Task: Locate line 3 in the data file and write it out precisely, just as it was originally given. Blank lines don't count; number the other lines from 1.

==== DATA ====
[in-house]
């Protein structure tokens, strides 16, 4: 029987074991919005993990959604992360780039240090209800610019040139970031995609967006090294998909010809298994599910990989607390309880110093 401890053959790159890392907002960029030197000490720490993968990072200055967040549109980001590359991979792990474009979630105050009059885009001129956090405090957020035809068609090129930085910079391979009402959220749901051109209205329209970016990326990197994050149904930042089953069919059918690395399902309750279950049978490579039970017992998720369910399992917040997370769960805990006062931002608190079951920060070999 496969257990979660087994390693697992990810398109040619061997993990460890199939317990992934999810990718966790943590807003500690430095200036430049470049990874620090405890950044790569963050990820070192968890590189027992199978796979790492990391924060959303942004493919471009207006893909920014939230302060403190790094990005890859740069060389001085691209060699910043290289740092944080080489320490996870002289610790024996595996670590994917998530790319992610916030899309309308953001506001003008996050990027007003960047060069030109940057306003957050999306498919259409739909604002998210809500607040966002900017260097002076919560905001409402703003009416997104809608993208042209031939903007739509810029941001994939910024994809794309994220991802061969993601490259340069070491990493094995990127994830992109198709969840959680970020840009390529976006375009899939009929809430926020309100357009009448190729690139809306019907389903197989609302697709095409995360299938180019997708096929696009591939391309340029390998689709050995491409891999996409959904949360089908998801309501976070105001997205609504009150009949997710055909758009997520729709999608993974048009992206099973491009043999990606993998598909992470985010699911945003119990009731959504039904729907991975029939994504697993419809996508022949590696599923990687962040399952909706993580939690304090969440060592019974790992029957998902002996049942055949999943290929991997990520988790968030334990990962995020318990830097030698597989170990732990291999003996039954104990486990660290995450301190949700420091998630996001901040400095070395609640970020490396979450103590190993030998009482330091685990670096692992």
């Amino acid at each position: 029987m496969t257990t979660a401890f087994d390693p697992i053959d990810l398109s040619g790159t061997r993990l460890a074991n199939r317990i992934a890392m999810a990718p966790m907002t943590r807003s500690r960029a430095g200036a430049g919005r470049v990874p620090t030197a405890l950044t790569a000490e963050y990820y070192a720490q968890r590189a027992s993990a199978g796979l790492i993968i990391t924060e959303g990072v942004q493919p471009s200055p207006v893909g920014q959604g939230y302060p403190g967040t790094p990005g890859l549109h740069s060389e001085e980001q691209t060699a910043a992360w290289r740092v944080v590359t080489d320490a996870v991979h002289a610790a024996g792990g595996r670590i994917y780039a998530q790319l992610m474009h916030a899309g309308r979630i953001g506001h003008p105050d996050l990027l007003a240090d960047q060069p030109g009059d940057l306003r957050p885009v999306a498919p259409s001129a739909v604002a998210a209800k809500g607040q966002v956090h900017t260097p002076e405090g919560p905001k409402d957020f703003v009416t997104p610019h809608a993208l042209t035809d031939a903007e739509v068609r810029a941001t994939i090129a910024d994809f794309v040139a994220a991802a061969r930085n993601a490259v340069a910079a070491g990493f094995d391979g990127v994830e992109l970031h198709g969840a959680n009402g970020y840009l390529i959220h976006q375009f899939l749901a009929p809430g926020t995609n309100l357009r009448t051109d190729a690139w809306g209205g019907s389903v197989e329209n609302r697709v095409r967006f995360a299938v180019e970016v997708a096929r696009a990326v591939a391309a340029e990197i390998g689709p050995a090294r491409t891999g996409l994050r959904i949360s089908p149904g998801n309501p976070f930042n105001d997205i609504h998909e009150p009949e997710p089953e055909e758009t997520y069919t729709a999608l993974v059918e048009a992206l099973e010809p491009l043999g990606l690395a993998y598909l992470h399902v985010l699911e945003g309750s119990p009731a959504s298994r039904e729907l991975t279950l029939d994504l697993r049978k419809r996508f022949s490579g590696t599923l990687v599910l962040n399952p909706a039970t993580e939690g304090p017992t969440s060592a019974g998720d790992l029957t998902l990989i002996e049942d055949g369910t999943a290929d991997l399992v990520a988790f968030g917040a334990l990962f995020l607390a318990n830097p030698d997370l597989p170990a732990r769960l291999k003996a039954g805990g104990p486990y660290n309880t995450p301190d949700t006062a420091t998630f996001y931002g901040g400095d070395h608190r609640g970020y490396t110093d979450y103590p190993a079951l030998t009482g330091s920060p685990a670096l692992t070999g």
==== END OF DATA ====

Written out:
């Amino acid at each position: 029987m496969t257990t979660a401890f087994d390693p697992i053959d990810l398109s040619g790159t061997r993990l460890a074991n199939r317990i992934a890392m999810a990718p966790m907002t943590r807003s500690r960029a430095g200036a430049g919005r470049v990874p620090t030197a405890l950044t790569a000490e963050y990820y070192a720490q968890r590189a027992s993990a199978g796979l790492i993968i990391t924060e959303g990072v942004q493919p471009s200055p207006v893909g920014q959604g939230y302060p403190g967040t790094p990005g890859l549109h740069s060389e001085e980001q691209t060699a910043a992360w290289r740092v944080v590359t080489d320490a996870v991979h002289a610790a024996g792990g595996r670590i994917y780039a998530q790319l992610m474009h916030a899309g309308r979630i953001g506001h003008p105050d996050l990027l007003a240090d960047q060069p030109g009059d940057l306003r957050p885009v999306a498919p259409s001129a739909v604002a998210a209800k809500g607040q966002v956090h900017t260097p002076e405090g919560p905001k409402d957020f703003v009416t997104p610019h809608a993208l042209t035809d031939a903007e739509v068609r810029a941001t994939i090129a910024d994809f794309v040139a994220a991802a061969r930085n993601a490259v340069a910079a070491g990493f094995d391979g990127v994830e992109l970031h198709g969840a959680n009402g970020y840009l390529i959220h976006q375009f899939l749901a009929p809430g926020t995609n309100l357009r009448t051109d190729a690139w809306g209205g019907s389903v197989e329209n609302r697709v095409r967006f995360a299938v180019e970016v997708a096929r696009a990326v591939a391309a340029e990197i390998g689709p050995a090294r491409t891999g996409l994050r959904i949360s089908p149904g998801n309501p976070f930042n105001d997205i609504h998909e009150p009949e997710p089953e055909e758009t997520y069919t729709a999608l993974v059918e048009a992206l099973e010809p491009l043999g990606l690395a993998y598909l992470h399902v985010l699911e945003g309750s119990p009731a959504s298994r039904e729907l991975t279950l029939d994504l697993r049978k419809r996508f022949s490579g590696t599923l990687v599910l962040n399952p909706a039970t993580e939690g304090p017992t969440s060592a019974g998720d790992l029957t998902l990989i002996e049942d055949g369910t999943a290929d991997l399992v990520a988790f968030g917040a334990l990962f995020l607390a318990n830097p030698d997370l597989p170990a732990r769960l291999k003996a039954g805990g104990p486990y660290n309880t995450p301190d949700t006062a420091t998630f996001y931002g901040g400095d070395h608190r609640g970020y490396t110093d979450y103590p190993a079951l030998t009482g330091s920060p685990a670096l692992t070999g």